- Postdoctoral Fellow, Children's Hospital/Harvard Medical School, Boston, Mass.
- Ph.D., Cell & Developmental Biology, Stony Brook University, Stony Brook, N.Y.
- M.S., Genetics, University of Connecticut, Storrs, Conn.
- B.S., Biolochemistry, Boston College, Newton, Mass.
- Associate Scientist, Sanford Research/USD
- Assistant Professor, USDSSM
Research in the Lee Lab is devoted to understanding cilia biology through identification and characterization of genes required for motile cilia function in mouse models of the pediatric disorder primary ciliary dyskinesia (PCD). PCD affects approximately 1 in 16,000 newborn children worldwide and is commonly characterized by chronic sinusitis (sinus infection), male infertility, situs inversus (a reversal of left-right asymmetry), and hydrocephalus (water on the brain).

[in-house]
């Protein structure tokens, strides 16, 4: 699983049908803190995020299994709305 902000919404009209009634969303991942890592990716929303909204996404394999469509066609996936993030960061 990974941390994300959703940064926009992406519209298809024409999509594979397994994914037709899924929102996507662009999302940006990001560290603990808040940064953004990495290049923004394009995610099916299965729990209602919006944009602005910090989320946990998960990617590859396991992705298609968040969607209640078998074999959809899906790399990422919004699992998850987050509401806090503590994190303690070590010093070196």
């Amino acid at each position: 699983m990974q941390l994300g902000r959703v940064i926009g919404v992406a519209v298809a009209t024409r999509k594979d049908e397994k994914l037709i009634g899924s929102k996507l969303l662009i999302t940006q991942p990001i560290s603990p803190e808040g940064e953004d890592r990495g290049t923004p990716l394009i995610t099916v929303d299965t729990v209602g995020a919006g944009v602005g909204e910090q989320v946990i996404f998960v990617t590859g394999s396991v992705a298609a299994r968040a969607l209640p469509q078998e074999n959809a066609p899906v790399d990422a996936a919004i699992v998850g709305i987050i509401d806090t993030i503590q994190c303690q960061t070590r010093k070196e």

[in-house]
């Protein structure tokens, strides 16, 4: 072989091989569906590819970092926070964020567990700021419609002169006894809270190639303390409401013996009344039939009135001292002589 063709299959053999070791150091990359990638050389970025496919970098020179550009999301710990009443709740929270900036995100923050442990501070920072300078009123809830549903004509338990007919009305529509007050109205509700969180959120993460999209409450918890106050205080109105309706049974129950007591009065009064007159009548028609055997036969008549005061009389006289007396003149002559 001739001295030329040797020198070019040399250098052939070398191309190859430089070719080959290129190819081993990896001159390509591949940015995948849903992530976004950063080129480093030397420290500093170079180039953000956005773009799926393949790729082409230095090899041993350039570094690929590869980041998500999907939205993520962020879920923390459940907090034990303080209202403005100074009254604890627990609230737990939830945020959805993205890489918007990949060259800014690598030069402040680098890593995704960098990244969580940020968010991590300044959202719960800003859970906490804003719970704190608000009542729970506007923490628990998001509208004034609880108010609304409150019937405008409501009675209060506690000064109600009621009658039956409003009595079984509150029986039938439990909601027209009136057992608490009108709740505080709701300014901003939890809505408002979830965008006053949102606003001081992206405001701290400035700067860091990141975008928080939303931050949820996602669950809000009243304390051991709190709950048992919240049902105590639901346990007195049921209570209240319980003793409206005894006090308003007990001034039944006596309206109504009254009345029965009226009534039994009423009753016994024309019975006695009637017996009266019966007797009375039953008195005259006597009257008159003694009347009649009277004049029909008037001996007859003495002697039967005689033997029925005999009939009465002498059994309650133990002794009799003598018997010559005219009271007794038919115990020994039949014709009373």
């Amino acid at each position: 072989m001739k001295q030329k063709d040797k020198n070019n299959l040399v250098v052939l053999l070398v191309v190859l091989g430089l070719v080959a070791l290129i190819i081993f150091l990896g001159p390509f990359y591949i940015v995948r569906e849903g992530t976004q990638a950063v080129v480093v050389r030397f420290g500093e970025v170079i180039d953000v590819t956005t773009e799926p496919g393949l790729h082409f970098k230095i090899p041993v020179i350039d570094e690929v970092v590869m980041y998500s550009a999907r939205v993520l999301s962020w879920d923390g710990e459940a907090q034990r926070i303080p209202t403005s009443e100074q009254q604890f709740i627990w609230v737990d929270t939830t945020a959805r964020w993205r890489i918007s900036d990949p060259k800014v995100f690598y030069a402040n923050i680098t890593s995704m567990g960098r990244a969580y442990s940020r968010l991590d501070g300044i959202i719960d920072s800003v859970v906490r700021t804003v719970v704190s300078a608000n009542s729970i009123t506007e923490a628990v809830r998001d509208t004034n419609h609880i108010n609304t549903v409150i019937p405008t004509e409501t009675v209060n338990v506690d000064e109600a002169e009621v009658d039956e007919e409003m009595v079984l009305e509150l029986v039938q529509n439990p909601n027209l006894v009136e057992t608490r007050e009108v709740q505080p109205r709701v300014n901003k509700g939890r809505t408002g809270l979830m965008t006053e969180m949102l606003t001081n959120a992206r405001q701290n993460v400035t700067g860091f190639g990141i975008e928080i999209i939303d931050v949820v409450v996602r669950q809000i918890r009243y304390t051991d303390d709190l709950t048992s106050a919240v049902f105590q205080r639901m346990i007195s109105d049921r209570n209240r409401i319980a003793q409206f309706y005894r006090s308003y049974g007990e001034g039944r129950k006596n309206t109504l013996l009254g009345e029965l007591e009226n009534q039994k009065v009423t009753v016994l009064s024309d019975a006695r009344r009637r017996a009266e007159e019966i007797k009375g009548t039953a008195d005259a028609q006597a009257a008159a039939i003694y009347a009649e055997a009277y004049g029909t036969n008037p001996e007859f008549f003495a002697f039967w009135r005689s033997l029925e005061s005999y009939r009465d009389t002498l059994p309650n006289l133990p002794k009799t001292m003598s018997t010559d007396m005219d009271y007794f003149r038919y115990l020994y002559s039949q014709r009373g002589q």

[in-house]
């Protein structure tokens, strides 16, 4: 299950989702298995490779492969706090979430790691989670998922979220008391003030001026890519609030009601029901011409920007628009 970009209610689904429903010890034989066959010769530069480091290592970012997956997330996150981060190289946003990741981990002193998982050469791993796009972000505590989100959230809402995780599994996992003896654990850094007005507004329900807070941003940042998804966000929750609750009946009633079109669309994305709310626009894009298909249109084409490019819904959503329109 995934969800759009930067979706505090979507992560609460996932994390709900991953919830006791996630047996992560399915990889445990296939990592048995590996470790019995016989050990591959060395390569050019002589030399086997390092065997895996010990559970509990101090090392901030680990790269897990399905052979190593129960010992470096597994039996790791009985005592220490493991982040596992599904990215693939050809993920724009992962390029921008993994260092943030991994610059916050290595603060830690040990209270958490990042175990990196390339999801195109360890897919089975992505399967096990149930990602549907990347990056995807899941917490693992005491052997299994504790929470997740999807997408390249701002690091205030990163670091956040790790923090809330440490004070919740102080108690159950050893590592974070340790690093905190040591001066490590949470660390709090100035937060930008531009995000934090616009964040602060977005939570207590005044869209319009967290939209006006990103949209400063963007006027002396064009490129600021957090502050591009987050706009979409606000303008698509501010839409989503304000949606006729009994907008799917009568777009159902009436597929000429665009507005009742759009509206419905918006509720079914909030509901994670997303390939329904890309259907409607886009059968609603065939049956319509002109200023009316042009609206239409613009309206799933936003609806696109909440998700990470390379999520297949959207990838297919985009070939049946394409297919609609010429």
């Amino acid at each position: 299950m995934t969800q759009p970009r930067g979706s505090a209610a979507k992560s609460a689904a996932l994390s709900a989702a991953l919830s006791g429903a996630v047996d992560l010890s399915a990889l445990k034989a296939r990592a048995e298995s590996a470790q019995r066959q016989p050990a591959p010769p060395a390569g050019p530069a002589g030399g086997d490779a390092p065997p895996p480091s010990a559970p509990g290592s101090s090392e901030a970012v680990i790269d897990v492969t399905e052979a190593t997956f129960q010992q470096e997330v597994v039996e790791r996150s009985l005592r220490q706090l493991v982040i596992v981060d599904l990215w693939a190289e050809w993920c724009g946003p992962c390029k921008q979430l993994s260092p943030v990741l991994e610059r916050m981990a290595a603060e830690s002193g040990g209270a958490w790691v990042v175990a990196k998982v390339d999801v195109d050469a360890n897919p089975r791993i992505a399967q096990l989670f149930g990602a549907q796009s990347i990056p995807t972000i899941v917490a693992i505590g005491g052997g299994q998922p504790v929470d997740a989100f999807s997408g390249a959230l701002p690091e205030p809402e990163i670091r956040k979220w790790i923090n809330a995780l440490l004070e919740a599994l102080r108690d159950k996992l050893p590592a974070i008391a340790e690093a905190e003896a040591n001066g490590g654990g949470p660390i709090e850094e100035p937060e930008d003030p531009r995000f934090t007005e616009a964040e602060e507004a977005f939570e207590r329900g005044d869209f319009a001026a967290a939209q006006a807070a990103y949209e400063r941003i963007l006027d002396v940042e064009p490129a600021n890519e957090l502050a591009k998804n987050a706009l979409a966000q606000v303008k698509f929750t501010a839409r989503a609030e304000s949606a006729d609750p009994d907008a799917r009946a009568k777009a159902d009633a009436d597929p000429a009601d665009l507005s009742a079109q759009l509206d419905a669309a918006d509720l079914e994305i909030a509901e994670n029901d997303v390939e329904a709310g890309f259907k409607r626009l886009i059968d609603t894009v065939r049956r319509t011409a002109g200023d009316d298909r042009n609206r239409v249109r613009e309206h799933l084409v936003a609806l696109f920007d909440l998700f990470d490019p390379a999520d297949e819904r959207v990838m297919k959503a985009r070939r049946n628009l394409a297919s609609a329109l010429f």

This syndrome results from dysfunction of motile cilia and flagella. Motile cilia extend from the surface of respiratory epithelial cells, ependymal cells lining the ventricular surface of the brain, and nodal cells in the early embryo, and they are required for clearance of fluid and particles over the surface of the cells. In addition, the structurally related sperm flagella are required for sperm motility. While the importance of cilia and flagella in human health is clear, the molecular mechanisms underlying cilia function are still under investigation. In the lab, we use traditional and emerging genetic approaches to identify genes required for cilia function in mouse models of PCD. We are also using cutting-edge biochemical and cell biological techniques to identify the molecular mechanisms regulating motile cilia function. Understanding the underlying genetic and molecular mechanisms will ultimately lead to improved methods of diagnosis and treatment of PCD and its associated disorders.